risen and shaken himself, is round the corner of the white village church, down the dell, over the brook, close on the heels of the striving pack, all a yell, up the hill crowned by the Squire's Folly.

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“Every man for himself, and God for us all !' is the devout and ruling apothegm of the day. If death befal, what wonder ? since man and horse are mortal; but death loves better a wide, soft bed, with quiet curtains and darkened windows in a still room, the clergyman in one corner with his prayers, and the physician in another with his pills, making assurance doubly sure, and preventing all possibility of the dying Christian's escape. Let oak branch smite the too slowly stooping skull, or rider's back not timely levelled with his steed's; let faithless bank give way,

THE SLEEP OF THE YEAR.

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and bury in the brook; let hidden drain yield to forefeet and work a sudden wreck; let old coal-pit, with briery mouth betray; and roaring river bear down man and horse to cliffs unscalable by the very Welsh goat; let duke's or earl's son go sheer over a quarry twenty feet deep and as many high, yet without stop or stay down the rocky way, the hunter train flows on; for the music goes fiercer and more savage-lo! all that remains together of the pack, in far more dreadful madness than hydrophobia, leaping out of their skins, under insanity from the scent, for Kelpies can hardly now make a crawl of it; and ere he, they, whipperin, or any one of the other three demoniacs, have time to look in one another's splashed faces, he is torn into a thousand pieces, gobbled up in the general growl, and, snug and smooth, and dry and warm, and cozy as he was an hour and twenty-five minutes ago exactly, in his furze bush in' the cover, he is now piecemeal in about thirty distinct stomachs; and is he not, pray, well off for sepulture!”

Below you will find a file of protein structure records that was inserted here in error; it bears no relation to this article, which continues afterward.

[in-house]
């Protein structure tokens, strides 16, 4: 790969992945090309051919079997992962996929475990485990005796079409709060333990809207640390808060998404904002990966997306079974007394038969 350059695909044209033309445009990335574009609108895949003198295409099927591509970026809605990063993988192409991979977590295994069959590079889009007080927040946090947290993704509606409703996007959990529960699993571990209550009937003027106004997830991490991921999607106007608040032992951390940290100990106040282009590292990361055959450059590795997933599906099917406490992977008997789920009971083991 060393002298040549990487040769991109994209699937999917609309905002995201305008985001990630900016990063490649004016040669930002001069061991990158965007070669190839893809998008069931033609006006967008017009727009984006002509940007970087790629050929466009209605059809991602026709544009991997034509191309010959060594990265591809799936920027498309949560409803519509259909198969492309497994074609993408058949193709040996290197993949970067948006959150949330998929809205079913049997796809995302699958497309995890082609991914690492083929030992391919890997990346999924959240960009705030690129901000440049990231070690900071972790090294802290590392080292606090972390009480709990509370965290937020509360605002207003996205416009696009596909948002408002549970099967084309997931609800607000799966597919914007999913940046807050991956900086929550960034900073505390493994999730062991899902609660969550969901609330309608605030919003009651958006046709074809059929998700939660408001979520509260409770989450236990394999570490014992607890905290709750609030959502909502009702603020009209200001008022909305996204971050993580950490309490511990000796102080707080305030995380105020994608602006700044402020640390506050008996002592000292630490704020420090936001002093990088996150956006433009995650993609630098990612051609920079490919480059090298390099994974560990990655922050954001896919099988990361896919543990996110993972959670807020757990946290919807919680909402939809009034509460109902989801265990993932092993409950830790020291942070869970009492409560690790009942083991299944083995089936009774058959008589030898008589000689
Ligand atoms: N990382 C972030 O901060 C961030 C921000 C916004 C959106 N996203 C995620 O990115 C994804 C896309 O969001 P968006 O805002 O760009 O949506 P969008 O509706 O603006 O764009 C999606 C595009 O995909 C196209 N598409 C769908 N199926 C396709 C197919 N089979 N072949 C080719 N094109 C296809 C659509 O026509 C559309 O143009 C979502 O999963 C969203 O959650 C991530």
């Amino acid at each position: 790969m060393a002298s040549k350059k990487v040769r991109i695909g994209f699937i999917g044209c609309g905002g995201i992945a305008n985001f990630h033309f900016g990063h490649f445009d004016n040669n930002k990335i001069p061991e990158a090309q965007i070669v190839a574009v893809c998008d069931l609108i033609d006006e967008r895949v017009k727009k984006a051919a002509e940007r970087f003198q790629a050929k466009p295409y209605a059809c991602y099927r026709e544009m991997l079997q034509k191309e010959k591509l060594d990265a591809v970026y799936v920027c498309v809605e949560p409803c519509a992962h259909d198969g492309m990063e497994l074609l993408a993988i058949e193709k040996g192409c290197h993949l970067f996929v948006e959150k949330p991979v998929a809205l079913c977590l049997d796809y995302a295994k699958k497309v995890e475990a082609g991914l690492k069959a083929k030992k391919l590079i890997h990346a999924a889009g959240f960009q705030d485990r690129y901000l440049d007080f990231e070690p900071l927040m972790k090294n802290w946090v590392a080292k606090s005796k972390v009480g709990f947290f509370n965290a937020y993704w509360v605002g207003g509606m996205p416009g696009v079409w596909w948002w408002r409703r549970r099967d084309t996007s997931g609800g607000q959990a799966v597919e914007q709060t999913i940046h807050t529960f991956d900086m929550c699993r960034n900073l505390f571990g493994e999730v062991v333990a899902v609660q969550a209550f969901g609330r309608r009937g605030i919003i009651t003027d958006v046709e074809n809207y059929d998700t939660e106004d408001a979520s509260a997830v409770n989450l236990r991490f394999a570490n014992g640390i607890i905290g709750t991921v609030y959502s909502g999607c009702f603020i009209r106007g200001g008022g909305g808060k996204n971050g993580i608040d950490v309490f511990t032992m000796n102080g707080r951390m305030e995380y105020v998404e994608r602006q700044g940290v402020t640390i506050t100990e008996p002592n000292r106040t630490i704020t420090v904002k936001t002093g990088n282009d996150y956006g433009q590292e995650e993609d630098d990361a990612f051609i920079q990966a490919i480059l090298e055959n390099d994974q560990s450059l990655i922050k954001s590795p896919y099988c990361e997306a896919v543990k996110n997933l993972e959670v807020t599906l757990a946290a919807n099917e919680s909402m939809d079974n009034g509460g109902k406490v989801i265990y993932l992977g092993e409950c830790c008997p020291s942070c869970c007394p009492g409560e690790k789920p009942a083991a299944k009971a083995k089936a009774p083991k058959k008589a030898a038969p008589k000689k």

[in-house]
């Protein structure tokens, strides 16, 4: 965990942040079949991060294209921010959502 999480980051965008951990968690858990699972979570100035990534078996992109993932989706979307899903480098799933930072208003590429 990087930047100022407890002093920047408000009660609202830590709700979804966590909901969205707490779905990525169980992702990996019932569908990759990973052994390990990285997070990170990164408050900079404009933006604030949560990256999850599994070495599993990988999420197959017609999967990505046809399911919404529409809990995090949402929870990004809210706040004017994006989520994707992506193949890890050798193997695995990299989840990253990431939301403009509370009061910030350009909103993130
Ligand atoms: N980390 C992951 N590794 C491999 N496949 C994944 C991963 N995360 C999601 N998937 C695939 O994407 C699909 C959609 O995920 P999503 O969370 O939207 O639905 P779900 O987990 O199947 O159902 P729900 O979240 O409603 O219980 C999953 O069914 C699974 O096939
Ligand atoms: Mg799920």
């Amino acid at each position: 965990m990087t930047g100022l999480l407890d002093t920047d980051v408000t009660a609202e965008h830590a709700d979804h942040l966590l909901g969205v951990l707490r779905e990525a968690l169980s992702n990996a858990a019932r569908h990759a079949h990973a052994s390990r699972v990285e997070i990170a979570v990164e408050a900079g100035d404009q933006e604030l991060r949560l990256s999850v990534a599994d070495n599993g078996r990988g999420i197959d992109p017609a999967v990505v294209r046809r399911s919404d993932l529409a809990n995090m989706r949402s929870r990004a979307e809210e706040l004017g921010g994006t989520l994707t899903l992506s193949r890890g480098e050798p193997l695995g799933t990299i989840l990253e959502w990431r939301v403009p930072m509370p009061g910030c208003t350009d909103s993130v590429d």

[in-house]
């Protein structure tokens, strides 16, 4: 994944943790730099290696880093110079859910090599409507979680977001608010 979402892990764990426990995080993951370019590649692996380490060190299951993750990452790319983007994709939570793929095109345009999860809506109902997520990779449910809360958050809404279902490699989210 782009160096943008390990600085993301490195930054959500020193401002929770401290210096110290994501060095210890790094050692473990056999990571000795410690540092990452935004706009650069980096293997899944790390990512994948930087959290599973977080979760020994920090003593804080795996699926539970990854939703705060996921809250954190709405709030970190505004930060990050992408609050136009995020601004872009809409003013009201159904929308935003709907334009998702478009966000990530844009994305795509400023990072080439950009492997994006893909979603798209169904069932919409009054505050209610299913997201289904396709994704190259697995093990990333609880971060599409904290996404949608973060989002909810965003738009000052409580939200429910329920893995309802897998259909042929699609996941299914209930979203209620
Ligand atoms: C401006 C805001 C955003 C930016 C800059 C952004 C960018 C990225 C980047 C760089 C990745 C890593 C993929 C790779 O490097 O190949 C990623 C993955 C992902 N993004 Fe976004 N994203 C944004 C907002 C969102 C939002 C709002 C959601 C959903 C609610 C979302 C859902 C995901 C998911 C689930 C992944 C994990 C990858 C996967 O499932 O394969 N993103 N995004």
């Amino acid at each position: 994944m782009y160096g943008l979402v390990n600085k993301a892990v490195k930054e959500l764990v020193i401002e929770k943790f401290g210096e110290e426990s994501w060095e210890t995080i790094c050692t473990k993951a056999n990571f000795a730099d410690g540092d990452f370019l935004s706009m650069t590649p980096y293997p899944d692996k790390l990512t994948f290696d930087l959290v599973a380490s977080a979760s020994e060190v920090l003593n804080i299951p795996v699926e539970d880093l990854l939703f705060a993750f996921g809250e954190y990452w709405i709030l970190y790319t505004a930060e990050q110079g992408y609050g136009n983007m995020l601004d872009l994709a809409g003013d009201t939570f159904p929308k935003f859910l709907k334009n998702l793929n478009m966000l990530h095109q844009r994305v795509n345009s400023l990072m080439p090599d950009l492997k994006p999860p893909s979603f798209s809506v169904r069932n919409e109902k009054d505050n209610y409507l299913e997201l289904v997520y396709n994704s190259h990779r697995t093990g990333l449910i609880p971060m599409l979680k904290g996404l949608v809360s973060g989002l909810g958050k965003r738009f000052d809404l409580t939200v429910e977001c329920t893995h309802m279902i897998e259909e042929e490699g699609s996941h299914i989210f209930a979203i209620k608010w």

THE SLEEP OF THE YEAR.

Now frolicsome, fruit-bearing Nature is dull-
'Tis the sleep of the year, for its garners are full :
When if for a moment we linger or roam,
The fields are forlorn, and we hie away home.
The hearty old farmer now fills up

his can,
And seizes his pipe, fire-side comfort his plan :
His tastes never costly, yet unto him dear,
He lives at his ease in the sleep of the year.
His fields, deeply ploughed, are prepared for the frost,
That all things may serve him, and nothing be lost;
Well drained and well furrowed, he's quite at his ease,
And rains may fall heavy, or not, as they please :
His cattle look well, deeply buried in straw,
Well housed and well fed, now the weather is raw :
His barns all brimfull, his stack-yard, too, near,